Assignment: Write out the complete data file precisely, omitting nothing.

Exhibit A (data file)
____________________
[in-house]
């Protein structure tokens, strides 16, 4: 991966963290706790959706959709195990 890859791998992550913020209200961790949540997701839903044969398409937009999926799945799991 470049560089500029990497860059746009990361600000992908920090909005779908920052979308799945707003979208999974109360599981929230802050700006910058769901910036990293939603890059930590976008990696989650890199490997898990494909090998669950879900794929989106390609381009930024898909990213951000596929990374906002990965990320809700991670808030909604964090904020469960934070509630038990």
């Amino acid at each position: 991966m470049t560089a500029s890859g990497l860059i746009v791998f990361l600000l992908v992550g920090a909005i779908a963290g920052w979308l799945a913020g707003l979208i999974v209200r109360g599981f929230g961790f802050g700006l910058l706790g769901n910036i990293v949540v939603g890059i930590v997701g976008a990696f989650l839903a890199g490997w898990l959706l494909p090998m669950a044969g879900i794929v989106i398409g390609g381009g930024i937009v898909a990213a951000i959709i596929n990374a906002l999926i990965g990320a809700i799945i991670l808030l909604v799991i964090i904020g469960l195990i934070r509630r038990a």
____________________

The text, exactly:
[in-house]
């Protein structure tokens, strides 16, 4: 991966963290706790959706959709195990 890859791998992550913020209200961790949540997701839903044969398409937009999926799945799991 470049560089500029990497860059746009990361600000992908920090909005779908920052979308799945707003979208999974109360599981929230802050700006910058769901910036990293939603890059930590976008990696989650890199490997898990494909090998669950879900794929989106390609381009930024898909990213951000596929990374906002990965990320809700991670808030909604964090904020469960934070509630038990």
């Amino acid at each position: 991966m470049t560089a500029s890859g990497l860059i746009v791998f990361l600000l992908v992550g920090a909005i779908a963290g920052w979308l799945a913020g707003l979208i999974v209200r109360g599981f929230g961790f802050g700006l910058l706790g769901n910036i990293v949540v939603g890059i930590v997701g976008a990696f989650l839903a890199g490997w898990l959706l494909p090998m669950a044969g879900i794929v989106i398409g390609g381009g930024i937009v898909a990213a951000i959709i596929n990374a906002l999926i990965g990320a809700i799945i991670l808030l909604v799991i964090i904020g469960l195990i934070r509630r038990a």